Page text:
$$ \begin{align} & g_i(\mathbf{x}^\star) \le 0 & & h_j(\mathbf{x}^\star) = 0 \\ & \lambda_i^\star \ge 0 & & \lambda^\star_i g_i(\mathbf{x}^\star) = 0 \\ & \frac{\partial f(\mathbf{x}^\star)}{\partial\mathbf{x}} + \boldsymbol{\lambda}^\star\cdot\frac{\partial\mathbf{g}(\mathbf{x}^\star)}{\partial\mathbf{x}} + \boldsymbol{\nu}^\star\cdot\frac{\partial\mathbf{h}(\mathbf{x}^\star)}{\partial\mathbf{x}} = \mathbf{0} \end{align} $$
Similarity with plasticity

The plastic loading-unloading conditions are similar to the Karush-Kush-Tucker optimality conditions in that we have

$$ \begin{align} g(\boldsymbol{\sigma}) \le 0 ~,~~ \dot{\lambda} \ge 0 ~,~~ \dot{\lambda} g(\boldsymbol{\sigma}) = 0 \end{align} $$

where is the yield surface constraining the values of . We may also interpret the flow rule as the last Karush-Kuhn-Tucker condition:

$$ -\dot{\boldsymbol{\varepsilon}}^p + \dot{\lambda}\frac{\partial g}{\partial \boldsymbol{\sigma}} = 0 \quad \text{where} \quad -\dot{\boldsymbol{\varepsilon}}^p =: \frac{\partial f}{\partial \boldsymbol{\sigma}} $$

and is the quantity that is minimized in the primal problem. We can interpret as the negative of the maximum plastic dissipation, i.e.,

If we use a first-order update approach, the discretized equations for perfect plasticity are (see Part 5)

$$ \begin{align} \boldsymbol{\sigma}_{n+1} & = \mathbf{C}:(\boldsymbol{\varepsilon}_{n+1} - \boldsymbol{\varepsilon}_{n+1}^p) = \boldsymbol{\sigma}_{n+1}^{\text{trial}} - \mathbf{C}:(\boldsymbol{\varepsilon}_{n+1}^p - \boldsymbol{\varepsilon}_{n}^p)\\ \boldsymbol{\varepsilon}_{n+1}^p & = \boldsymbol{\varepsilon}_n^p + \Delta\lambda \left.\frac{\partial g}{\partial \boldsymbol{\sigma}}\right|_{\boldsymbol{\sigma}_{n}} \quad \text{or} \quad \boldsymbol{\varepsilon}_{n+1}^p = \boldsymbol{\varepsilon}_n^p + \Delta\lambda \left.\frac{\partial g}{\partial \boldsymbol{\sigma}}\right|_{\boldsymbol{\sigma}_{n+1}} \\ & g(\boldsymbol{\sigma}_{n+1}) \le 0 ~,~~ \Delta\lambda \ge 0 ~,~~ \Delta\lambda g(\boldsymbol{\sigma}_{n+1}) = 0 \end{align} $$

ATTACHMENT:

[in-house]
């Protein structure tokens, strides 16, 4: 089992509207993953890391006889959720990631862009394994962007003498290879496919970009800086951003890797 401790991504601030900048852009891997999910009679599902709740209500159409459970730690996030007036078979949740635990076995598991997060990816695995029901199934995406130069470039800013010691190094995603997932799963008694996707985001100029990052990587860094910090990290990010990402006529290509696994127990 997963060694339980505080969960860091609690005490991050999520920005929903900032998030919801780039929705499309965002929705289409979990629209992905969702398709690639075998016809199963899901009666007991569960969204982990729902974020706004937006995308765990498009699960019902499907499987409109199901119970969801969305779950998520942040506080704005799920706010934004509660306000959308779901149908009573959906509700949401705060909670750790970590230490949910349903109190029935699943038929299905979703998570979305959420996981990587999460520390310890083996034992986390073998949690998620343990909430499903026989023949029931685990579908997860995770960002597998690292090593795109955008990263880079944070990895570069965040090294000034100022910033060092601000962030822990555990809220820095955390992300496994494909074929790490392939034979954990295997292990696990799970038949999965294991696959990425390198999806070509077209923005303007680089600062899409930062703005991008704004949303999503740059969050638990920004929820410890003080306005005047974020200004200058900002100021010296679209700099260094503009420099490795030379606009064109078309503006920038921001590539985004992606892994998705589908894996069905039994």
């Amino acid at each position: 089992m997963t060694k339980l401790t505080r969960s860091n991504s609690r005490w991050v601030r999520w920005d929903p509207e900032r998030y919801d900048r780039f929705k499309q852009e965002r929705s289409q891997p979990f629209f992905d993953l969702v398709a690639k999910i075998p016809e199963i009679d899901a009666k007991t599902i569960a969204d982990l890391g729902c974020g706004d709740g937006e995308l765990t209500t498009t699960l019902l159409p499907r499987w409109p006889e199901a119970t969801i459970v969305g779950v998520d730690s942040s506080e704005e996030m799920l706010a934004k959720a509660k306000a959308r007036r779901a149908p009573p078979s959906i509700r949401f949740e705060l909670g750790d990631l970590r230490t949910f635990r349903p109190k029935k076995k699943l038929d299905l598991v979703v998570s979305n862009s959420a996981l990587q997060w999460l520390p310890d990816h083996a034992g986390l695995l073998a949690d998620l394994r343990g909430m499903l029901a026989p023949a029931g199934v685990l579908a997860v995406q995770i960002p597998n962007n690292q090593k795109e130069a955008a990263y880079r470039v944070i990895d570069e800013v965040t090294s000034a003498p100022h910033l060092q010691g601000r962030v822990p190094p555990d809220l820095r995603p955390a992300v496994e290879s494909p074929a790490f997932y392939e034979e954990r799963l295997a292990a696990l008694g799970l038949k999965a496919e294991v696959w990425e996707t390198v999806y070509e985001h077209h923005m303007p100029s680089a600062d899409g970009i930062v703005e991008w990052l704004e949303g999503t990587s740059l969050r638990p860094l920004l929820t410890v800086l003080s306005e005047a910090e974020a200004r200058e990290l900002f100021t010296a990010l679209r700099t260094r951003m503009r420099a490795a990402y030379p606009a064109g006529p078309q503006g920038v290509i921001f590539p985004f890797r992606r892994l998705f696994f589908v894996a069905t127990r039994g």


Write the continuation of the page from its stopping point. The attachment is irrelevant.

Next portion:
Note that if we interpret the flow rule as an optimality condition a backward Euler update is consistent with the Karush-Kuhn-Tucker conditions and a forward Euler update is ruled out.

Closest point return

Let be the trial stress and let be the value of the yield function at that state. Let be actual stress and let be the value of the yield function at the actual stress state.

Let us assume the actual stress state on the yield surface is at the closest distance from the trial stress. Then we can devise the primal minimization problem:

$$ \begin{align} & \text{minimize} & & f(\boldsymbol{\sigma}) = \lVert \boldsymbol{\sigma}^{\text{trial}} - \boldsymbol{\sigma}\rVert^2 \\ & \text{subject to} & & g(\boldsymbol{\sigma}) \le 0 \\ \end{align} $$


$$ \lVert \boldsymbol{\sigma} \rVert = \sqrt{\boldsymbol{\sigma}:\boldsymbol{\sigma}} $$

The Lagrangian for this problem is

$$ \mathcal{L}(\boldsymbol{\sigma},\lambda) = f(\boldsymbol{\sigma})+ \Delta\lambda g(\boldsymbol{\sigma}) = \lVert \boldsymbol{\sigma}^{\text{trial}} - \boldsymbol{\sigma}\rVert^2 + \Delta\lambda g(\boldsymbol{\sigma}) $$

The Karush-Kuhn-Tucker conditions for this problem at the optimum value are

$$ \begin{align} & g(\boldsymbol{\sigma}_{n+1}) \le 0 ~,~~ \Delta\lambda \ge 0 ~,~~ \Delta\lambda g(\boldsymbol{\sigma}_{n+1}) = 0 \\ & \frac{\partial f(\boldsymbol{\sigma}_{n+1})}{\partial\boldsymbol{\sigma}} + \Delta\lambda \frac{\partial g(\boldsymbol{\sigma}_{n+1})}{\partial \boldsymbol{\sigma}} = -2(\boldsymbol{\sigma}^{\text{trial}} - \boldsymbol{\sigma}_{n+1}) + \Delta\lambda \frac{\partial g(\boldsymbol{\sigma}_{n+1})}{\partial \boldsymbol{\sigma}} = \mathbf{0} \end{align} $$

From the last condition we see that the closest distance using this criterion leads to a stress value of

$$ \boldsymbol{\sigma}_{n+1} = \boldsymbol{\sigma}^{\text{trial}} - \tfrac{1}{2} \Delta\lambda \frac{\partial g(\boldsymbol{\sigma}_{n+1})}{\partial \boldsymbol{\sigma}} $$

But we have seen previously that the first-order stress update with backward Euler leads to

$$ \boldsymbol{\sigma}_{n+1} = \boldsymbol{\sigma}^{\text{trial}} - \Delta\lambda\mathbf{C}: \frac{\partial g(\boldsymbol{\sigma}_{n+1})}{\partial \boldsymbol{\sigma}} $$

The similarity between the two indicates that we are on the right track, i.e., the actual stress is at the closest distance from the trial stress to the yield surface. But the correct closest distance is not in the standard standard stress space, but in a space where the norm to be minimized is given by

$$ \lVert \boldsymbol{\sigma} \rVert_{\mathbf{C}^{-1}} = \sqrt{\boldsymbol{\sigma}:\mathbf{C}^{-1}:\boldsymbol{\sigma}} $$

This can be verified by repeating the above exercise with the new definition of the norm.


Most methods used for finding using the closest-point projection idea use variations on the Newton method that require the computation of second-derivatives of the yield function. We will discuss a method that avoids those computations in the next part of this series.

If you have questions/comments/corrections, please contact banerjee at parresianz dot com dot zen (without the dot zen).